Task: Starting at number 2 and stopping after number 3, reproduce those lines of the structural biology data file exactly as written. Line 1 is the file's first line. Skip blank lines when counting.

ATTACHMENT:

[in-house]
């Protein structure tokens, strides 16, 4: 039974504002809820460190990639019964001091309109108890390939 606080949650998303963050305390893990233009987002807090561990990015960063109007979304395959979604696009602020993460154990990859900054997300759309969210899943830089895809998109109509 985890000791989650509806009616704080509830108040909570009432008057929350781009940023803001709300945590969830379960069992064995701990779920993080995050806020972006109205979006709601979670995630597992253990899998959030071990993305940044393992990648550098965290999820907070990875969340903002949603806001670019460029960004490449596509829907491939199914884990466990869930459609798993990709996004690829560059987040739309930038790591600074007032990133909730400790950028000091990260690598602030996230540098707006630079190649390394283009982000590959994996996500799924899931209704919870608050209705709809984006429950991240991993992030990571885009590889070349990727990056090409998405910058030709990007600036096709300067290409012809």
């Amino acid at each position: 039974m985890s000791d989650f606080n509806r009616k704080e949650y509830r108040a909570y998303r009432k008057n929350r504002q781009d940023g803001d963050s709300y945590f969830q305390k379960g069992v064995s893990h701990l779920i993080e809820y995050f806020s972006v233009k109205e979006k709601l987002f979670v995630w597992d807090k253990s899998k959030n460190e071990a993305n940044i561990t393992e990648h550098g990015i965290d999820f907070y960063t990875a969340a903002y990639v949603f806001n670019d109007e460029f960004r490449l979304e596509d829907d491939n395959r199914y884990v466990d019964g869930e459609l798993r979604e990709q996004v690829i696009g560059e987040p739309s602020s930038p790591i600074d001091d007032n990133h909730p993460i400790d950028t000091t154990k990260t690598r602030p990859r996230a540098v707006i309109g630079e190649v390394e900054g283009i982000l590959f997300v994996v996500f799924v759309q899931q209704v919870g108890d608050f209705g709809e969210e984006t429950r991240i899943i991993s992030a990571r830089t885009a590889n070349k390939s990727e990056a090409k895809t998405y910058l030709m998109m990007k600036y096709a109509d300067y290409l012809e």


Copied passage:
């Protein structure tokens, strides 16, 4: 039974504002809820460190990639019964001091309109108890390939 606080949650998303963050305390893990233009987002807090561990990015960063109007979304395959979604696009602020993460154990990859900054997300759309969210899943830089895809998109109509 985890000791989650509806009616704080509830108040909570009432008057929350781009940023803001709300945590969830379960069992064995701990779920993080995050806020972006109205979006709601979670995630597992253990899998959030071990993305940044393992990648550098965290999820907070990875969340903002949603806001670019460029960004490449596509829907491939199914884990466990869930459609798993990709996004690829560059987040739309930038790591600074007032990133909730400790950028000091990260690598602030996230540098707006630079190649390394283009982000590959994996996500799924899931209704919870608050209705709809984006429950991240991993992030990571885009590889070349990727990056090409998405910058030709990007600036096709300067290409012809």
């Amino acid at each position: 039974m985890s000791d989650f606080n509806r009616k704080e949650y509830r108040a909570y998303r009432k008057n929350r504002q781009d940023g803001d963050s709300y945590f969830q305390k379960g069992v064995s893990h701990l779920i993080e809820y995050f806020s972006v233009k109205e979006k709601l987002f979670v995630w597992d807090k253990s899998k959030n460190e071990a993305n940044i561990t393992e990648h550098g990015i965290d999820f907070y960063t990875a969340a903002y990639v949603f806001n670019d109007e460029f960004r490449l979304e596509d829907d491939n395959r199914y884990v466990d019964g869930e459609l798993r979604e990709q996004v690829i696009g560059e987040p739309s602020s930038p790591i600074d001091d007032n990133h909730p993460i400790d950028t000091t154990k990260t690598r602030p990859r996230a540098v707006i309109g630079e190649v390394e900054g283009i982000l590959f997300v994996v996500f799924v759309q899931q209704v919870g108890d608050f209705g709809e969210e984006t429950r991240i899943i991993s992030a990571r830089t885009a590889n070349k390939s990727e990056a090409k895809t998405y910058l030709m998109m990007k600036y096709a109509d300067y290409l012809e």